The project had two interlinked aims: to develop the expertise of UK based researchers in the integrated employment of a range of case centred methods including: Numerical Taxonomy Methods - A set of computer techniques, particularly cluster analysis, which use quantitative multi-variate descriptions of cases to sort the cases into categories Qualitative Comparative Analysis - A set of methods in which detailed qualitative investigation of multiple cases forms the basis of systematic quantitative comparison Qualitative Statistical Modelling - Using statistics to help us make sense of qualitative data Traditional Case Study approaches - Qualitative description of one or more cases in which causality is explored through the use of narrative

  1. Is a disproved research method or out of date method or
  2. Has infringed your intellectual property rights or
  3. Has infringed your moral rights in a Work or
  4. Is offensive or unacceptable in some other way

 

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Web resource restored on: 25/11/2009

 

Practical Exemplars on the Analysis of Surveys   

P|E|A|S (Practical Exemplars on the Analysis of Surveys), supported by the ESRC Research Methods programme, aims to show social researchers:

  • How to analyze complex surveys using different packages
  • Why this is important by looking at the theory behind the methods and
  • What are the practical consequences for real examples
  • How to make allowance for survey non-response using weighting or imputation

 

The Web resource takes the survey analyst through exemplars of the use of different methods that are currently available for the analysis of complex surveys. It also containes materials from series of workshops held during the project tenure aimed at researchers analysing survey data. The participants used the draft training material to carry out analyses of selected data sets. The workshops were integral to the development of the web resource.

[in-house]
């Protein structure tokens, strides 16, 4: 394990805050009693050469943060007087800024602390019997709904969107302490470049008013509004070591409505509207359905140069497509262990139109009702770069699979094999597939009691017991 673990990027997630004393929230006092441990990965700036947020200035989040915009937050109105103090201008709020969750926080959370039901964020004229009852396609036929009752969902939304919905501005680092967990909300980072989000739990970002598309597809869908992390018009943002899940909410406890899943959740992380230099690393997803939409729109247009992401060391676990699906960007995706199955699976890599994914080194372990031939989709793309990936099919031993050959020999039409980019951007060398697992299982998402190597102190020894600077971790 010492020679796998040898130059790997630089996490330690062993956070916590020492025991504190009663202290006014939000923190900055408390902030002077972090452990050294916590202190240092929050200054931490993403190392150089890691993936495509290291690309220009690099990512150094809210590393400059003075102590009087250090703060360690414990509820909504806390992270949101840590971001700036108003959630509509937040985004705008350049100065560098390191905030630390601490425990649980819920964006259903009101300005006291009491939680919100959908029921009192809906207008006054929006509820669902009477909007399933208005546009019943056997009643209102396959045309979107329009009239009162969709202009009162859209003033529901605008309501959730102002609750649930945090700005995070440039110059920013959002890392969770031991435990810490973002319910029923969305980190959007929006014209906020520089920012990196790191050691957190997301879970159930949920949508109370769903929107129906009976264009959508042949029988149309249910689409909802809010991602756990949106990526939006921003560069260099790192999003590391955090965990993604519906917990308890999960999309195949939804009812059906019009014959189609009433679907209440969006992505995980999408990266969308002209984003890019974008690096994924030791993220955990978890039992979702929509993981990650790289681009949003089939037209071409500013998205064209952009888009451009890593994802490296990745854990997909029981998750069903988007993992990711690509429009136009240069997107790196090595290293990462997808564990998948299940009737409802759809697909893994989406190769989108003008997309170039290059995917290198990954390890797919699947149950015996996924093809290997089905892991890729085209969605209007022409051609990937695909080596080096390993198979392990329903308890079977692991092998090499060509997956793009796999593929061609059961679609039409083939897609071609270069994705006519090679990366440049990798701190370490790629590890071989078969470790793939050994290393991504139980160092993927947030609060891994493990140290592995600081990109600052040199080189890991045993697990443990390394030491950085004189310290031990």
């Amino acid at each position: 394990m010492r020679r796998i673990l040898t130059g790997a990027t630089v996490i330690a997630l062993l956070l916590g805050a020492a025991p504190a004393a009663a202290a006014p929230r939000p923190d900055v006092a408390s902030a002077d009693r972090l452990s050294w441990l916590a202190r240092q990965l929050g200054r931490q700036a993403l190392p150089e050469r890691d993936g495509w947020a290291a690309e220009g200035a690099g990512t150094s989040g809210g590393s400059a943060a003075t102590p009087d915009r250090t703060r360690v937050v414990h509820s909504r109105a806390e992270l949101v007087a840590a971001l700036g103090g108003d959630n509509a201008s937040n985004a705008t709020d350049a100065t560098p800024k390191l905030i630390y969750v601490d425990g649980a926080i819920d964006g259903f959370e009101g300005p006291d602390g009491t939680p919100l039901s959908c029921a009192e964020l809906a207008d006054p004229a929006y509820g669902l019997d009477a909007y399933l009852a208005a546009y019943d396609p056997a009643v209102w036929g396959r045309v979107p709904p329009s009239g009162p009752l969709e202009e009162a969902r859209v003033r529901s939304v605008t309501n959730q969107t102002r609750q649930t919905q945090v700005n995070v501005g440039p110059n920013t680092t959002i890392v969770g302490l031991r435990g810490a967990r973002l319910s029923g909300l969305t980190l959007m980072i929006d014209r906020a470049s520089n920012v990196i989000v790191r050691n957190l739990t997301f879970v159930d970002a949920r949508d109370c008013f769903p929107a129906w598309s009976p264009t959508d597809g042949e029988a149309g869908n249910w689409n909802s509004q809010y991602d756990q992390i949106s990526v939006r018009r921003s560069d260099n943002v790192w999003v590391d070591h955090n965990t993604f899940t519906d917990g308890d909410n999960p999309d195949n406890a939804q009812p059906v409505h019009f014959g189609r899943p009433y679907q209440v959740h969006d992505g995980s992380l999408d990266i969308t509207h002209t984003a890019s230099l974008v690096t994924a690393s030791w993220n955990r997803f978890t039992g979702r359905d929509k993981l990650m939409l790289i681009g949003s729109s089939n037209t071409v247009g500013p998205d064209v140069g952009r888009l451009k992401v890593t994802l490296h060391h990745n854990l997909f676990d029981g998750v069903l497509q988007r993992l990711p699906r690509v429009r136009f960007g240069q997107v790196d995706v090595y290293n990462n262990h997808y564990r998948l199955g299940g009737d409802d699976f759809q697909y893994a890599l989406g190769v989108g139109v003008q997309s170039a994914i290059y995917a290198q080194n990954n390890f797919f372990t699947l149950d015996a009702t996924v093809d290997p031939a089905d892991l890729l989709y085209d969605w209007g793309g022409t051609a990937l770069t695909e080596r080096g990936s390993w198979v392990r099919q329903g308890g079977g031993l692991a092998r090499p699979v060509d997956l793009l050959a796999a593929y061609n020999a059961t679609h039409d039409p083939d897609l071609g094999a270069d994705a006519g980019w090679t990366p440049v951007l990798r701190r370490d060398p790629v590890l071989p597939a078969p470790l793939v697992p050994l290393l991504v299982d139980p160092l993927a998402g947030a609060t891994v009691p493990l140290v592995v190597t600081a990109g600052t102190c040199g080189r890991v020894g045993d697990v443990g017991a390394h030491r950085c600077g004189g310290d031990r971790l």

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Web resource restored on: 29/05/2012

 

GEOgraphical REFERencing resources for social scientists   

This web resource was the end-product of a project which was a continuation and development of the first Geo-Refer RDI award. The Geo-Refer projects addressed frequently-encountered challenges such as linking and mapping datasets with one or more geographical reference codes such as postcodes, census and administrative area codes. The aim of the second project was to further develop the Geo-Refer online training resources and in particular to customise the resources and offer them to researchers in specific areas by working with partner organizations such as the ESRC Census programme and SASPAC software consortium. Geographical referencing challenges particularly face those working with census datasets and in planning and local government settings, hence these were major foci of the project. Training was also provided to a range of young social science researchers who were not geographers and therefore did not have previous experience of geographical information systems. An initial aim had been to develop resources specifically in collaboration with a health research group but health researchers attended each of the other events. Two workshops were run for census audiences; for a local government/SASPAC user audience; to young researchers at the annual autumn school of the ESRC National Centre for Research Methods and to a general research audience at the ESRC Research Methods Festival in 2008.

 

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Web resource restored on: 12/05/2008